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458 AMERICAN JOURNAL OF PHILOLOGY. 

On map as an Adjective. 

In the Fragments of Solon, XXXVI, vv. 18-21 (ecL Bergk) 
occurs the following passage : 

xivTpov d' aXXoq ai? iym Xafiwv 
xaxoypaSys re xat a>iXoxTij/iu>v av-qp 
out av xariays drj/iov out lizauaaTo, 
nplv av TapdSag map i^iXrj ydXa. 1 

Now it is commonly held that map is a noun, and noun only, and 
accordingly it has been so translated here. This would make the 
passage mean : " before he had stirred up the milk and taken out 
the fat." But as it is not usual to stir up milk when it is wanted to 
skim off the cream, this is hardly a satisfactory interpretation, and 
it seems necessary to take map as an adjective, and to understand 
with Buchholtz, from the preceding line, dJjpov as the object of 
Tapd$as ; or simply to render it : " before he had stirred up and 
filched away the creamy milk," i. e. the milk made fat by being 

serenade or rather aubade under the windows of a prisoner. In fact my impres- 
sion of the plaintive character is so strong that I cannot force myself to read v. 
273 (rl nor' oti) and v. 281 (raxa d' av) logaoedically or otherwise than as a 
modification of ionici, as Dindorf and Fritzsche would have us to do. Metricians 
should remember that Aristophanes could be frolicsome. Of course the ortho- 
dox thing to do, as soon as the notion of parody presents itself, is to look for 
the original word. After I had amused myself with the parallel between 
Philokleon.and the lovely heroine, I examined the fragments of the Danae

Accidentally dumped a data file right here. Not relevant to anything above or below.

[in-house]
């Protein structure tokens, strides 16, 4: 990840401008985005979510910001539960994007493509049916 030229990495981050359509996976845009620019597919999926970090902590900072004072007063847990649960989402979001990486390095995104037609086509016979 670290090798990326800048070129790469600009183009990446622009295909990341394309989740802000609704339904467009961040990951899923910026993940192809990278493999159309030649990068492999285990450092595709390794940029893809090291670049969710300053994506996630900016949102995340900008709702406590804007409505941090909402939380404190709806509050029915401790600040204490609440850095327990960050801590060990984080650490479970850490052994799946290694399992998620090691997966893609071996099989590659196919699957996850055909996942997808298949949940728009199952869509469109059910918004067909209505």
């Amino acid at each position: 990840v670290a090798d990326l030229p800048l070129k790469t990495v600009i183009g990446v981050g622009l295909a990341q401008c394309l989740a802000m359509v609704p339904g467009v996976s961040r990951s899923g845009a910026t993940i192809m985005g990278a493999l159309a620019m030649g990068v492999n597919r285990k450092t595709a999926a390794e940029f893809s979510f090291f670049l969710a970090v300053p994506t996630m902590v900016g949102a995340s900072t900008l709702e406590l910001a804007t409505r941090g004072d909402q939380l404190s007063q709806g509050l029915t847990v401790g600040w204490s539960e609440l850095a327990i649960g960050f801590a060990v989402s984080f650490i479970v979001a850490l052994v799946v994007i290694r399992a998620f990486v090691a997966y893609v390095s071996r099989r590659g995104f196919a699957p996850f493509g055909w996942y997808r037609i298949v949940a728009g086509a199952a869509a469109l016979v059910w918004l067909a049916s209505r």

of Euripides. Unfortunately there are no lyric remains. The prologue and 
the beginning of the first scene are by a late hand, but it would appear from cer- 
tain indications that the play began at the point in the story where Danae is 
still shut up in the tower after having borne the babe Perseus to Zeus; and we 
can readily imagine Akrisios to have announced to the chorus the sin or the 
misfortune of the heroine, and the chorus to hold converse with Danae, who 
wishes to come out or to be metamorphosed in common with all the discon- 
solate widows, wives and maids of Euripides. But I maintain that the fun of 
the situation is not dependent on -the parody of any definite scene, and we must 
be satisfied with that general travesty of the mythological world which was one 
of the elements of the old comedy. B. L. G. 

1 Mr Allinson's note reminds me that I have always been tempted to give v. 
21 its normal syntax by reading : nplv a v arapdl-as map i^tlXev yaXa. The read- 
ing nplv av with the subj. after an unreal condition of the past requires a rather